TO APPELLATE REVIEW OF SENTENCES, APPROVED DRAFT, 1968, STANDARD 2.3(3): "The Sentencing Judge should be required in every case to state his reasons for selecting the particular sentence imposed. Normally, this should be done in the presence of the defendant at the time of sentence."
For a plea from a federal district court judge which also calls for an articulation of the rationale for the sentence imposed, see Frankel, Lawlessness In Sentencing, 41 U. CINN. L. REV. 1, 9-16 (1972).
In other contexts, dispositional authorities have been required to give reasons for their decision. For example, Monks v. New Jersey State Parole Board, 58 N.J. 238, 277 A.2d 193 (1971) held that the Parole Board must give reasons for a denial of parole.
Given the articulated state policy of treating multiple offenders more harshly with regard to sentencing than other offenders, it is reasonable to require, on the particular facts of this case, that the sentencing judge articulate a basis for the sentence imposed. This is not to say that the sentencing judge does not have broad discretion to choose between the many sentencing options available, nor should this opinion be read to indicate that the same sentence may not be imposed again upon resentencing. It is, however, incumbent upon the trial judge to state why the petitioner received the same sentence he received when characterized as a multiple offender, if in fact, there is a basis for doing so.
The sentence of five to ten years to be served consecutively with petitioner's current sentence of three to six years is hereby vacated, and the state court is instructed to resentence the petitioner.
There is some authority to the effect that in habeas corpus proceedings the only relief available is discharge from custody. In recent years, however, the relief which a federal court may fashion in a habeas corpus proceeding has been considerably broadened.
In Peyton v. Rowe, 391 U.S. 54, 66, 20 L. Ed. 2d 426, 88 S. Ct. 1549 (1968) the United States Supreme Court pointed out: "But the statute does not deny the federal courts power to fashion appropriate relief other than immediate release."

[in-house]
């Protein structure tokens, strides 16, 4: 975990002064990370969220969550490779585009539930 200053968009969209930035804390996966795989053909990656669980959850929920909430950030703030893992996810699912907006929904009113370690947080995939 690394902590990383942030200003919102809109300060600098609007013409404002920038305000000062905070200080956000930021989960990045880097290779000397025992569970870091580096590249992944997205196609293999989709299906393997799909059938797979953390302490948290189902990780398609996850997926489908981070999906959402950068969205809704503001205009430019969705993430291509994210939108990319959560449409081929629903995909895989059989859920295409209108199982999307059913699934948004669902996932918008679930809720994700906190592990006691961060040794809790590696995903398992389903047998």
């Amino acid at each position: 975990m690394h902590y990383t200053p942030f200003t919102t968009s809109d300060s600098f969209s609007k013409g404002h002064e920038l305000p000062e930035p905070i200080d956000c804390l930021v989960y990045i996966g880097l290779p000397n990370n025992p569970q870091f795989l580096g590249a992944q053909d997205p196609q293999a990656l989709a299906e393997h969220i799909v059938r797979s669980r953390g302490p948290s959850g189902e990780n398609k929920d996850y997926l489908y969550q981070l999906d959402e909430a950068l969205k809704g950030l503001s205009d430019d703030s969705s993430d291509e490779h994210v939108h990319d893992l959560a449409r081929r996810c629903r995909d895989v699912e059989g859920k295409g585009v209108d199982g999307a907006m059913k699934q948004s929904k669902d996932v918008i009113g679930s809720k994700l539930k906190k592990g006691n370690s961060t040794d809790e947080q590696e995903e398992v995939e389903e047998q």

In a similar vein, the Court pointed out in Carafas v. La Vallee, 391 U.S. 234, 20 L. Ed. 2d 554, 88 S. Ct. 1556 (1968) that "the statute does not limit the relief that may be granted to discharge of the applicant from physical custody. Its mandate is broad with respect to the relief that may be granted. . . . The 1966 Amendments to the habeas corpus statute seem specifically to contemplate the possibility of relief other than immediate release from physical custody." 391 U.S. at 239.
Recent decisions which have further expanded habeas corpus relief beyond mere discharge from custody, and which cite both Carafas and Peyton with approval are: Hensley v. Municipal Court, 411 U.S. 345, 36 L. Ed. 2d 294, 93 S. Ct. 1571 (1973) (Habeas Corpus relief available to one released on bail or his own recognizance); Braden v. 30th Judicial District, 410 U.S. 484, 35 L. Ed. 2d 443, 93 S. Ct. 1123 (1973) (one who is incarcerated in one state and attacks not the conviction but the detainer of another state which has not tried him). See generally Preiser v. Rodriguez, 411 U.S. 475, 36 L. Ed. 2d 439, 93 S. Ct. 1827 (1973).
Given this expanded view of the nature of habeas corpus relief which is available, there can be little doubt that this Court has authority to fashion the relief here granted.
As to petitioner's claim of a denial of a fair trial in that the indictment read to the jury indicated that he was under arrest "upon a charge of possession and sale of narcotics," and the admission of testimony regarding a sale of narcotics, there is no basis for disturbing the findings of the state trial court. The trial court found that the record did not substantiate the petitioner's claim that evidence regarding a prior sale of narcotics was ever heard by the jury. Because no such testimony was heard by the jury, it was reasonable to conclude, as did the trial court, that the petitioner was not prejudiced by the language in the indictment, or its subsequent deletion by the court.
It is ORDERED on this 4th day of April, 1974, that the petition for habeas corpus is granted in part, and denied in part. Petitioner's sentence of five to ten years consecutive to his prior sentence imposed on March 23, 1970, is vacated, and the state court is hereby instructed to resentence petitioner, setting forth the reasons for the sentence it chooses to impose, in accordance with the foregoing opinion.
Since the preparation of this Opinion, to be noted with interest in the recent statement by Chief Justice Hughes of the New Jersey Supreme Court wherein several of the problems of sentencing, noted herein, were discussed. N.Y. Times at p.41, April 5, 1974. The remedies proposed by the Chief Justice are not unlike those suggested in the instant Opinion.
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